COLORBEARER OF ATHENS, GEORGIA LOCALLY OWNED SINCE 1987
December 14, 2016

A Self-Proclaimed Server's Slightly Suspect Guide to Dining Out in Athens

Hey, Bonita…

Dear Bonita,

My humble offering to local Athens restaurants. For the servers/staff:

  • When I enter, please acknowledge my presence by greeting me and thanking me for choosing your restaurant. It’s rude to stand behind a podium and stare and wait for me to approach you.

  • Look me in the eye when you speak, no matter my gender or race, and do so clearly and with confidence. While I might remind you of the parent you have a problem with, you, for the moment, are paid to put this aside.

  • A restaurant is instantly defined by its manager. Clean and attentive staff means the manager cares more about being a boss than a friend to his employees.

  • Don’t leave my food at the counter under the lights while you take other orders, or worse, while you are on your phone! Hot food equals a good tip.

  • If this isn’t a full-service restaurant, and you aren’t coming to my table a half-dozen times, don’t expect 20 percent for dropping two plates on the table while I get my own drink.

For the patrons:

  • Leave the tip in cash, even if you pay the bill by a card. Servers have to wait for the account to settle, and this way I get my cash at the end of my shift.

  • Small kids mean a higher-percentage tip. Do you like to clean up after your children at home for free? Neither do I.

  • I make around $2 an hour, and you are supposed to make up the difference by tipping. This arrangement is implicit, and you agree to it when you open the door. Do your part, and I’ll do mine.

  • Please sit your ass where I put you. There’s a reason why you are there and not by the window, the least of which is fairness to the other servers.

  • Yes, just because the bill is high, the tip percentage stays the same. Don’t cheap out and cap at a certain dollar amount. By the way, no one tips 15 percent anymore for full service; it’s usually 20 percent or more.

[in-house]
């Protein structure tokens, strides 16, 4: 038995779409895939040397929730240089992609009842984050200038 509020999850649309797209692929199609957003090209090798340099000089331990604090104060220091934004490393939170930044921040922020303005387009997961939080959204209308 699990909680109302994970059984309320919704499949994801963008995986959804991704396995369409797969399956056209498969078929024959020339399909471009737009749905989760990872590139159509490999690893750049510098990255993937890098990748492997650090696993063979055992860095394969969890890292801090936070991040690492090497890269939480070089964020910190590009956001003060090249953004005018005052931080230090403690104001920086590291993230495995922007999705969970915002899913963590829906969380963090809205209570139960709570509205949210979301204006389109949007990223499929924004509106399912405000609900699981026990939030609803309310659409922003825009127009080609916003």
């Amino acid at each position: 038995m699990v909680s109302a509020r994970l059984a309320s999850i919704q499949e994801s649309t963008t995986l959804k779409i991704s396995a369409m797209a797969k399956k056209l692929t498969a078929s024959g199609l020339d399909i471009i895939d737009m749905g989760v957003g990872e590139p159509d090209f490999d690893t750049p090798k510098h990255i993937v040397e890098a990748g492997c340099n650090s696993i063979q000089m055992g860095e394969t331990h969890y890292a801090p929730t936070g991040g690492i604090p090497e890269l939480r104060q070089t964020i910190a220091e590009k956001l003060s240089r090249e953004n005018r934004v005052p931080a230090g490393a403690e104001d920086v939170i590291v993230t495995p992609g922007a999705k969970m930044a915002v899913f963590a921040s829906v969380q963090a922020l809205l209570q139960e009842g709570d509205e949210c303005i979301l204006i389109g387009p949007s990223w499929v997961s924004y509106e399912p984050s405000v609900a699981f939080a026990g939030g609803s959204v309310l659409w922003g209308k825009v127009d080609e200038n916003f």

I’m sure there's more, but this is a start, so we both can get what we want when we eat out in Athens!

There is no way you're currently a server. You contradict yourself many times between these two lists, like relating the server's tip to the amount of times they come to your table. Then, in your second list, you make it clear in two different bullet points that the customer is obligated to tip due to the nature of the server/customer relationship. You might have been a server at some shitty Shoney’s back in the ’90s, but you're obviously not now if you'd be willing to skimp on a tip because you had to get your own drink.

Get real: You are the nightmare customer. You're the person who comes in with a party of 25 during the dinner rush. You're the person who expects your meal to be free because you had to wait 20 minutes when the kitchen was slammed. You're the person who tells some arbitrary story about your job at that dump of a Shoney’s as you walk out, refusing to pay because of the most minor of transgressions.

Servers are not infallible, but you can ease your frustrations with what you deem to be bad service by being a better customer. Be patient, be kind, and communicate clearly with the server. Shorten your wait time by knowing what you want when you sit down, then order all of your meal at once when they walk up to take your drink order.

If you have a large group, call ahead. If you need a refill, wave politely to your server, and they'll make their way around to you. You're not the only customer in the restaurant, and they have lots of other tasks to complete beyond just “dropping two plates on the table.” If you expect to be treated like royalty at Rafferty’s, you should work on your self-esteem.

Need advice? Email advice@flagpole.com, use our anonymous form, or find Bonita on Twitter: @flagpolebonita.

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